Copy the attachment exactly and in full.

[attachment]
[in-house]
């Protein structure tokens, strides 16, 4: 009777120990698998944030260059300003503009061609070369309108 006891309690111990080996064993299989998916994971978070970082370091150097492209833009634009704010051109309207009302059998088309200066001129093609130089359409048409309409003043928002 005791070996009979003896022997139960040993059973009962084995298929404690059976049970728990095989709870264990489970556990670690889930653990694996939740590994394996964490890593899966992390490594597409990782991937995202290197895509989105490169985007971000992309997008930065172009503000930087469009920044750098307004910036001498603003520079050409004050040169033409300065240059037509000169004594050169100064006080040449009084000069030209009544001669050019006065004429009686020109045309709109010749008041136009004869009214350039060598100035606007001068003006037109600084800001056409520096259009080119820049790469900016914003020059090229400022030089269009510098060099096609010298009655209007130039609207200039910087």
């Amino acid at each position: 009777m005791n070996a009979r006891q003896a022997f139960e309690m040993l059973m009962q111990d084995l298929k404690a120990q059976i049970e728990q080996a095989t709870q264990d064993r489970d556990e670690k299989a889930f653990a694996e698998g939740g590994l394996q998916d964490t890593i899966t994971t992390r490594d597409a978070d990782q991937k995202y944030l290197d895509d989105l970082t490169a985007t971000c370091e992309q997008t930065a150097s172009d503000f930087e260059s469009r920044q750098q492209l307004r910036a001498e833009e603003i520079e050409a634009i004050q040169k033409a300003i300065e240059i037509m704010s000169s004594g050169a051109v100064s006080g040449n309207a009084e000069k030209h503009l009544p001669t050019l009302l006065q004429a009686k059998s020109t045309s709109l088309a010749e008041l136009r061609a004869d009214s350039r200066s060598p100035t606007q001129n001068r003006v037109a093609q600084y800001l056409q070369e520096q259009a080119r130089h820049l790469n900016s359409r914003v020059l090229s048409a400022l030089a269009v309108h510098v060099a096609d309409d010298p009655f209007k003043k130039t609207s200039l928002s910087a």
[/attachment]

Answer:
[in-house]
């Protein structure tokens, strides 16, 4: 009777120990698998944030260059300003503009061609070369309108 006891309690111990080996064993299989998916994971978070970082370091150097492209833009634009704010051109309207009302059998088309200066001129093609130089359409048409309409003043928002 005791070996009979003896022997139960040993059973009962084995298929404690059976049970728990095989709870264990489970556990670690889930653990694996939740590994394996964490890593899966992390490594597409990782991937995202290197895509989105490169985007971000992309997008930065172009503000930087469009920044750098307004910036001498603003520079050409004050040169033409300065240059037509000169004594050169100064006080040449009084000069030209009544001669050019006065004429009686020109045309709109010749008041136009004869009214350039060598100035606007001068003006037109600084800001056409520096259009080119820049790469900016914003020059090229400022030089269009510098060099096609010298009655209007130039609207200039910087």
């Amino acid at each position: 009777m005791n070996a009979r006891q003896a022997f139960e309690m040993l059973m009962q111990d084995l298929k404690a120990q059976i049970e728990q080996a095989t709870q264990d064993r489970d556990e670690k299989a889930f653990a694996e698998g939740g590994l394996q998916d964490t890593i899966t994971t992390r490594d597409a978070d990782q991937k995202y944030l290197d895509d989105l970082t490169a985007t971000c370091e992309q997008t930065a150097s172009d503000f930087e260059s469009r920044q750098q492209l307004r910036a001498e833009e603003i520079e050409a634009i004050q040169k033409a300003i300065e240059i037509m704010s000169s004594g050169a051109v100064s006080g040449n309207a009084e000069k030209h503009l009544p001669t050019l009302l006065q004429a009686k059998s020109t045309s709109l088309a010749e008041l136009r061609a004869d009214s350039r200066s060598p100035t606007q001129n001068r003006v037109a093609q600084y800001l056409q070369e520096q259009a080119r130089h820049l790469n900016s359409r914003v020059l090229s048409a400022l030089a269009v309108h510098v060099a096609d309409d010298p009655f209007k003043k130039t609207s200039l928002s910087a």